St. Paul, Minn. (June 15, 2023) – Native Ways Federation (NWF) announces their support of the Supreme Court of the United States’ (SCOTUS) ruling, in the case of Haaland v. Brackeen, in favor of the Indian Child Welfare Act (ICWA) on Thursday, June 15, 2023.
The constitutionality of the ICWA was challenged by a non-Native Texas couple, Chad and Jennifer Brackeen, who wanted to adopt a Native child that was protect by ICWA. The couple argued that ICWA’s practices were racially discriminating due to the requirement that an adoptive family should at first be sought within the child’s own Native community.
Around 545 Tribal communities and organizations filed supporting briefs to SCOTUS in favor of upholding ICWA. They argued that for the purposes of this law, Native Americans should be regarded not as a racial group but as a political class with their own sovereign status.
In a seven to two vote, SCOTUS ruled that ICWA does not discriminate on the basis of race and does not impose a federal mandate on traditionally state-regulated areas of power. This ruling ensures that Native American children will continue to be protected under federal law and rejects the argument that ICWA provisions are a form of racial discrimination.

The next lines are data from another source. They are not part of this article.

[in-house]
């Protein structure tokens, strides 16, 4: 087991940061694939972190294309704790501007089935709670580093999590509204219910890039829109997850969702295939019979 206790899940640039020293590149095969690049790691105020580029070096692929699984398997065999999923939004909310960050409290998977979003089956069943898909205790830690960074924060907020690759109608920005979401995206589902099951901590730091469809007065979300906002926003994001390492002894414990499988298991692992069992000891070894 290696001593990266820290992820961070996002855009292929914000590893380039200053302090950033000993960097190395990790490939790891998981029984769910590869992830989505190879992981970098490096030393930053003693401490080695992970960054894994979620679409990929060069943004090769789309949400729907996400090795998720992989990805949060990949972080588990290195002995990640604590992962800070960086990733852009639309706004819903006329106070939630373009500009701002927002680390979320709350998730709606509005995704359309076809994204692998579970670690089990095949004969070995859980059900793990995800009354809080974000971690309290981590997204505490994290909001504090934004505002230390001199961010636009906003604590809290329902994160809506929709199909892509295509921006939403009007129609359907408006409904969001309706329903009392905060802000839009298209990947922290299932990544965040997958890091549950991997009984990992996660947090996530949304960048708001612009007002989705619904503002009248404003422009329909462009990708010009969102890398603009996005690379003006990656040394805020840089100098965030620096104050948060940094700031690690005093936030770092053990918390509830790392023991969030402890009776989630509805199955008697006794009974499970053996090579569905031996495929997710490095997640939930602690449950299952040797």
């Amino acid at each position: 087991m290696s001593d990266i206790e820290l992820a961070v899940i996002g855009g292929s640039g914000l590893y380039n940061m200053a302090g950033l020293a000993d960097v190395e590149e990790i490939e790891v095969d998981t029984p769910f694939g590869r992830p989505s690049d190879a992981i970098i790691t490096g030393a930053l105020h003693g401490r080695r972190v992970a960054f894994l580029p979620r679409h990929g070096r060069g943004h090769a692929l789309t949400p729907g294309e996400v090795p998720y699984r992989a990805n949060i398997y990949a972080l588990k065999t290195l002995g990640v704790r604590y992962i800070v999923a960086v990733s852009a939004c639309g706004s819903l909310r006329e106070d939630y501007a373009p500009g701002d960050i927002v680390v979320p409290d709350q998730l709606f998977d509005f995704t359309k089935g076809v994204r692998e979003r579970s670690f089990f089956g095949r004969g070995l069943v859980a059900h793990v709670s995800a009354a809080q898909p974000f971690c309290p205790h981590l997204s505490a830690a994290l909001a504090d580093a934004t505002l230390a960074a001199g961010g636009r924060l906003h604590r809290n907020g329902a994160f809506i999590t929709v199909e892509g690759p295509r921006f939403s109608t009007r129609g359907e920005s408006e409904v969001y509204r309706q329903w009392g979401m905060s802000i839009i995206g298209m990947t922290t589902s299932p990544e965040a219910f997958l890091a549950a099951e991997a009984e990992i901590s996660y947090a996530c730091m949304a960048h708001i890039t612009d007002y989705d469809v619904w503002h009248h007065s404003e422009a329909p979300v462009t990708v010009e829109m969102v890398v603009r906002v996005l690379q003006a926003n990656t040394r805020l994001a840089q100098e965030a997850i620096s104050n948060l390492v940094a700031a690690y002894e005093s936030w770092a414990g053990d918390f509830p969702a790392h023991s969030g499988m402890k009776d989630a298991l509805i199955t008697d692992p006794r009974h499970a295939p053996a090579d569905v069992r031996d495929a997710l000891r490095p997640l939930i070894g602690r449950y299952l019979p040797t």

“The Indian Child Welfare Act (ICWA) is widely regarded as the gold standard of child welfare and, today, the United States Supreme Court upheld that standard. Though this decision ushers in a wave of immense satisfaction, it also reminds Native communities to be ever vigilant in our protection of the safety and well-being of our Native children and families. The importance and significance of this day will surely be felt across Indian Country for many generations.”
NWF would like to thank all of the Indigenous communities that rallied together and its founding members, especially National Indian Child Welfare Association (NICWA), the Association of American Indian Affairs, and Native American Rights Fund (NARF), for their continued support and advocacy of Native children and families.
About Native Ways Federation:
NWF was founded in 2008 by a group of seven national Native-led nonprofits to activate and expand informed giving in Indian Country. We are committed to accomplishing this through donor education and advocacy, which includes our Native Nonprofit Day campaign. Our founding members include the American Indian College Fund, the American Indian Science and Engineering Society, the Association on American Indian Affairs, the First Nations Development Institute, the National Indian Child Welfare Association, the Native American Rights Fund, and Running Strong for American Indian Youth. We strengthen the circle of giving by uniting the Native nonprofit sector, advocating for Native nonprofits, and influencing philanthropy.